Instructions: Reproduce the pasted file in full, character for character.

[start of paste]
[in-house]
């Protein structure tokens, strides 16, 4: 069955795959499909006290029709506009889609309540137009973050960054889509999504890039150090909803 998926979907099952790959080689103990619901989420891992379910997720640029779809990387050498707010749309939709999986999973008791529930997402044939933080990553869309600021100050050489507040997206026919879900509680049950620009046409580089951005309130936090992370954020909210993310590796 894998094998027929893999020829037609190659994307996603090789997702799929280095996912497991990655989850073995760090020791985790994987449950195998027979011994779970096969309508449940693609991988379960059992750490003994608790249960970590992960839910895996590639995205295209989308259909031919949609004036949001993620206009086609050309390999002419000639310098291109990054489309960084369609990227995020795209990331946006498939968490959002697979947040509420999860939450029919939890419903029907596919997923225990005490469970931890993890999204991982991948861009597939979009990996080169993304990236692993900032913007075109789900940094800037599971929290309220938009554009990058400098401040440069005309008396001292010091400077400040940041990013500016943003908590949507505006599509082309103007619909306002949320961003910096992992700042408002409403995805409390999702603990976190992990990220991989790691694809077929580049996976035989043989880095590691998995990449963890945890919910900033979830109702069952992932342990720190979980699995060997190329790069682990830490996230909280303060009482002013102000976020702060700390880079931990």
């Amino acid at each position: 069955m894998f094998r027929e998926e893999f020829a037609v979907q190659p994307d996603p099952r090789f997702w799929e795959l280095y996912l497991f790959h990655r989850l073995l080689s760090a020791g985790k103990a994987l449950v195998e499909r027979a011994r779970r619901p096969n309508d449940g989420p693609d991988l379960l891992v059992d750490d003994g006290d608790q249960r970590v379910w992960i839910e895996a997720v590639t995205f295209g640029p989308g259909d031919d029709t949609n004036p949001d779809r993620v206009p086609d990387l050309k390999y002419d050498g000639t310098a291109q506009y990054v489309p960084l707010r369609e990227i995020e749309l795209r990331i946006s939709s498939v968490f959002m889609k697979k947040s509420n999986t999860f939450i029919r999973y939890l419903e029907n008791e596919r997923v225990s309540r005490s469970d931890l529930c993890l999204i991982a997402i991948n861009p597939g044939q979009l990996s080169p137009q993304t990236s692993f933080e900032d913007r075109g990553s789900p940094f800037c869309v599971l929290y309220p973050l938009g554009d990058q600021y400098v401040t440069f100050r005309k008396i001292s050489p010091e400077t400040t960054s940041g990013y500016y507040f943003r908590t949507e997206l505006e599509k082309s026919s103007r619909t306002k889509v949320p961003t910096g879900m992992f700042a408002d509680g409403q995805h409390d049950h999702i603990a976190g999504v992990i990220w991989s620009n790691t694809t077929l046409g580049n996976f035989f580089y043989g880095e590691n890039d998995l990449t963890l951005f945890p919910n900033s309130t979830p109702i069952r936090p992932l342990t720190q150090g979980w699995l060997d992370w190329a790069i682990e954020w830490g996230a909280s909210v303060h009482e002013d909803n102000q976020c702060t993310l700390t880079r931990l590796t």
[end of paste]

[in-house]
């Protein structure tokens, strides 16, 4: 069955795959499909006290029709506009889609309540137009973050960054889509999504890039150090909803 998926979907099952790959080689103990619901989420891992379910997720640029779809990387050498707010749309939709999986999973008791529930997402044939933080990553869309600021100050050489507040997206026919879900509680049950620009046409580089951005309130936090992370954020909210993310590796 894998094998027929893999020829037609190659994307996603090789997702799929280095996912497991990655989850073995760090020791985790994987449950195998027979011994779970096969309508449940693609991988379960059992750490003994608790249960970590992960839910895996590639995205295209989308259909031919949609004036949001993620206009086609050309390999002419000639310098291109990054489309960084369609990227995020795209990331946006498939968490959002697979947040509420999860939450029919939890419903029907596919997923225990005490469970931890993890999204991982991948861009597939979009990996080169993304990236692993900032913007075109789900940094800037599971929290309220938009554009990058400098401040440069005309008396001292010091400077400040940041990013500016943003908590949507505006599509082309103007619909306002949320961003910096992992700042408002409403995805409390999702603990976190992990990220991989790691694809077929580049996976035989043989880095590691998995990449963890945890919910900033979830109702069952992932342990720190979980699995060997190329790069682990830490996230909280303060009482002013102000976020702060700390880079931990």
């Amino acid at each position: 069955m894998f094998r027929e998926e893999f020829a037609v979907q190659p994307d996603p099952r090789f997702w799929e795959l280095y996912l497991f790959h990655r989850l073995l080689s760090a020791g985790k103990a994987l449950v195998e499909r027979a011994r779970r619901p096969n309508d449940g989420p693609d991988l379960l891992v059992d750490d003994g006290d608790q249960r970590v379910w992960i839910e895996a997720v590639t995205f295209g640029p989308g259909d031919d029709t949609n004036p949001d779809r993620v206009p086609d990387l050309k390999y002419d050498g000639t310098a291109q506009y990054v489309p960084l707010r369609e990227i995020e749309l795209r990331i946006s939709s498939v968490f959002m889609k697979k947040s509420n999986t999860f939450i029919r999973y939890l419903e029907n008791e596919r997923v225990s309540r005490s469970d931890l529930c993890l999204i991982a997402i991948n861009p597939g044939q979009l990996s080169p137009q993304t990236s692993f933080e900032d913007r075109g990553s789900p940094f800037c869309v599971l929290y309220p973050l938009g554009d990058q600021y400098v401040t440069f100050r005309k008396i001292s050489p010091e400077t400040t960054s940041g990013y500016y507040f943003r908590t949507e997206l505006e599509k082309s026919s103007r619909t306002k889509v949320p961003t910096g879900m992992f700042a408002d509680g409403q995805h409390d049950h999702i603990a976190g999504v992990i990220w991989s620009n790691t694809t077929l046409g580049n996976f035989f580089y043989g880095e590691n890039d998995l990449t963890l951005f945890p919910n900033s309130t979830p109702i069952r936090p992932l342990t720190q150090g979980w699995l060997d992370w190329a790069i682990e954020w830490g996230a909280s909210v303060h009482e002013d909803n102000q976020c702060t993310l700390t880079r931990l590796t």